When the stars make you drool
Joost-a like pasta fazool (Pasta Fagioli)
When you dance down the street
With a cloud at your feet, you’re in love
When you walk in a dream
But you know you’re not dreamin’, signore
‘Scusami, but you see
Back in old Napoli, that’s amore
We all remember Dean Martin singing That’s Amore, either on television if you’re old enough, or in the movie Moonstruck, if you’re not. It was raining here today in Glendale, and I had a PTA meeting to go to, so I thought that soup would be an excellent idea.
I have a wonderful book, The Mafia Cookbook, where I know I can get very authentic Italian recipes. This soup can either be an appetizer, having very little meat, as it is in the book, or you can add meat like I did and have a full filling meal.
Well, lets get started.
If you cannot find Cannellini beans then by all means, you can substitute Great Northern beans, although the Cannellini beans are superior.
If you cannot find Italian Cut green beans, you could substitute French Haricot Vert, the very thin baby green beans. However, the flat Romano green bean is the best one for the dish. It’s better to get frozen beans than canned beans.
The wonderful Three Cheese Italian Style Sausages from Johnsonville are perfect for this dish. If you want to make an appetizer soup, omit the sausage and use a few strips of bacon instead. You will want the bacon to be crisply cooked before adding any other ingredients, however.
Most traditional recipes call for elbow macaroni, but you can use what you have on hand. I had a little bit of Farfelle left over from SeeFood and Bows, so I used that.
Be sure and use fresh garlic, there is no substitute for fresh garlic. Garlic is not difficult to prepare. Simply place the flat part of a chef’s knife over the clove, take your fist, and pound down once. The garlic will slip right out of it skin, and you merely have to chop it from there.
Using a large pan, sauté the garlic in bacon fat until it has turned tan. Do not let it get brown, because then it would be burned. Take the pan off the heat.
Since the Italian green beans are frozen, I added them and sautéed them a bit so they could take on some of the flavor.
The Cannellini beans were the next thing that went into the pot. They too need a little time to absorb some of the flavors.
The sliced sausage was next. I ate a couple of slices, just to test them out, just to make sure they were good, you know?
I used canned chopped tomatoes in my soup. I prefer them because I like nice chunks of tomato. You could use tomato sauce, or crush tomatoes if you want.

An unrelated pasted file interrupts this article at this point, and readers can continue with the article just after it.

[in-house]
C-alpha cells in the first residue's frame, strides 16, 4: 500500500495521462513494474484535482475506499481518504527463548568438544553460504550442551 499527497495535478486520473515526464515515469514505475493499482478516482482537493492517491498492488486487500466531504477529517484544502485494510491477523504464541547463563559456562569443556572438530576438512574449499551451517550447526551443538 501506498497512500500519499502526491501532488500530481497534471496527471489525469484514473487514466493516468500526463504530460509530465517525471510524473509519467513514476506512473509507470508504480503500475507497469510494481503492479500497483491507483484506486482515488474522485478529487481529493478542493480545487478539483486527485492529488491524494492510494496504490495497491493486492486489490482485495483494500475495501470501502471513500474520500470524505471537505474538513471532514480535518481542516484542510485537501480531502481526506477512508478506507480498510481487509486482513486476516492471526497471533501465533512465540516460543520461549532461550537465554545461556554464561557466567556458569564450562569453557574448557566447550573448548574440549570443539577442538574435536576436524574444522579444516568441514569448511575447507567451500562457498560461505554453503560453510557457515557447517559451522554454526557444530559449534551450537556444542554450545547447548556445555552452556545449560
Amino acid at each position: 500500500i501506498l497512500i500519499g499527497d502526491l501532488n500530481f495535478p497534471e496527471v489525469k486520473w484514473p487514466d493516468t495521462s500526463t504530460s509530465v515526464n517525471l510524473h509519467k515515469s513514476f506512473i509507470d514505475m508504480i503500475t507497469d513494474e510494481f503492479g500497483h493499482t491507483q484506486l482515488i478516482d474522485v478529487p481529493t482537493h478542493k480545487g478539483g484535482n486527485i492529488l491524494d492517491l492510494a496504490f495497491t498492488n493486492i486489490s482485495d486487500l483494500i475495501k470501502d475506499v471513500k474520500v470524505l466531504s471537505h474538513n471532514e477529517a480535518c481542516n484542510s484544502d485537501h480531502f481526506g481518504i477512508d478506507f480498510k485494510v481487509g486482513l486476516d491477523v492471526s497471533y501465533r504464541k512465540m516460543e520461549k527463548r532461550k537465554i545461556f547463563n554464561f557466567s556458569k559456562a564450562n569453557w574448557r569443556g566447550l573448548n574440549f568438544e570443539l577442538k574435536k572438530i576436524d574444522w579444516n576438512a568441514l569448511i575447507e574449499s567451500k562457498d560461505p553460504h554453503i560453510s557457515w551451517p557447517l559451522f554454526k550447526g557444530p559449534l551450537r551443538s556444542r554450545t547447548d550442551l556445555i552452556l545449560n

I think that almost any food is better with a little bit of wine included, especially foods that have tomato. I got a wonderful bottle of Chardonnay from my local Armenian store, so I added a little bit of that. I would not suggest using a red wine because it would be too over powering for a light soup such as this.
Because I used chopped tomatoes which do not have very much liquid, I used two cups of the drained pasta water. This practice is common in Italy, as the pasta water retains a little of the pasta’s flour, which can make the liquid a little thicker.
Recipe: Pasta Fagioli Soup
- 1 tablespoon bacon fat
- 2 garlic cloves, chopped
- 1/2 package frozen Italian cut green beans
- 1 can Cannellini beans
- 1 cup uncooked Pasta, macaroni, farfelle or rigatoni
- 4 Johnsonville Three Cheese Italian Style Sausages
- 1 large can chopped tomatoes
- 1/2 cup Chardonnay
- 2 cups pasta water
- Parmesan cheese for serving
- Heat a large pan and add the bacon fat. Add the garlic, and sauté, stirring constantly until the garlic is light tan.
- Add the frozen beans, Cannellini beans, and sausage. Remove from the heat.
- Cook the pasta with a little salt in another large pot. Have ready a heat proof measuring cup. Drain two cups of the pasta water into the measuring cup, and discard the rest of the water when draining the pasta.
- Add the pasta to the bean mixture, then add the rest of the ingredients, except for the cheese.
- Cook on low heat for about 20 minutes. Serve in pasta bowls with cheese on the side for garnish.
You can omit the sausage and substitute bacon. Cook the bacon and garlic together until the bacon is crisp.
Preparation time: 10 minute(s)
Cooking time: 20 minute(s)
Number of servings (yield): 4
Culinary tradition: Italian
Copyright © The Good Plate – Adrienne Boswell.
Recipe by Adrienne Boswell.
Microformatting by hRecipe.